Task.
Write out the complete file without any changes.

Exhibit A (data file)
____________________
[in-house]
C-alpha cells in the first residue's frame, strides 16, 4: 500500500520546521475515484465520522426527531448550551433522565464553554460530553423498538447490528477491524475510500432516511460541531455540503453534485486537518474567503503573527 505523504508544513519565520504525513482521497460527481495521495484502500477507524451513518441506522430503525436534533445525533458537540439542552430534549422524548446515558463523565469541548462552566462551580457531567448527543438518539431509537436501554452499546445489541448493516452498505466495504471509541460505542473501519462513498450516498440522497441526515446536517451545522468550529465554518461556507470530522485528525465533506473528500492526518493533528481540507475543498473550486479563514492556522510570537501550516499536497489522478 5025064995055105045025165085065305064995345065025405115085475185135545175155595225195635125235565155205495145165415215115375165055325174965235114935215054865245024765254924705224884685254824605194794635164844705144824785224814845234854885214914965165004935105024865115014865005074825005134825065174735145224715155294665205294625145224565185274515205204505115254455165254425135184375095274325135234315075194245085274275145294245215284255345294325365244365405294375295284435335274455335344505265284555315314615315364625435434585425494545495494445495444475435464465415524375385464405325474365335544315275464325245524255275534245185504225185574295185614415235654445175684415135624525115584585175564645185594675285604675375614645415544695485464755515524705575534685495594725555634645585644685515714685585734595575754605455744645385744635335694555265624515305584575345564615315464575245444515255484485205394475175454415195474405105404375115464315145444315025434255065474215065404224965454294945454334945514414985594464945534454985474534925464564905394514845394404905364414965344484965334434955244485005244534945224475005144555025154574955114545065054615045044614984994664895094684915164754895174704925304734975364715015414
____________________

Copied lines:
[in-house]
C-alpha cells in the first residue's frame, strides 16, 4: 500500500520546521475515484465520522426527531448550551433522565464553554460530553423498538447490528477491524475510500432516511460541531455540503453534485486537518474567503503573527 505523504508544513519565520504525513482521497460527481495521495484502500477507524451513518441506522430503525436534533445525533458537540439542552430534549422524548446515558463523565469541548462552566462551580457531567448527543438518539431509537436501554452499546445489541448493516452498505466495504471509541460505542473501519462513498450516498440522497441526515446536517451545522468550529465554518461556507470530522485528525465533506473528500492526518493533528481540507475543498473550486479563514492556522510570537501550516499536497489522478 5025064995055105045025165085065305064995345065025405115085475185135545175155595225195635125235565155205495145165415215115375165055325174965235114935215054865245024765254924705224884685254824605194794635164844705144824785224814845234854885214914965165004935105024865115014865005074825005134825065174735145224715155294665205294625145224565185274515205204505115254455165254425135184375095274325135234315075194245085274275145294245215284255345294325365244365405294375295284435335274455335344505265284555315314615315364625435434585425494545495494445495444475435464465415524375385464405325474365335544315275464325245524255275534245185504225185574295185614415235654445175684415135624525115584585175564645185594675285604675375614645415544695485464755515524705575534685495594725555634645585644685515714685585734595575754605455744645385744635335694555265624515305584575345564615315464575245444515255484485205394475175454415195474405105404375115464315145444315025434255065474215065404224965454294945454334945514414985594464945534454985474534925464564905394514845394404905364414965344484965334434955244485005244534945224475005144555025154574955114545065054615045044614984994664895094684915164754895174704925304734975364715015414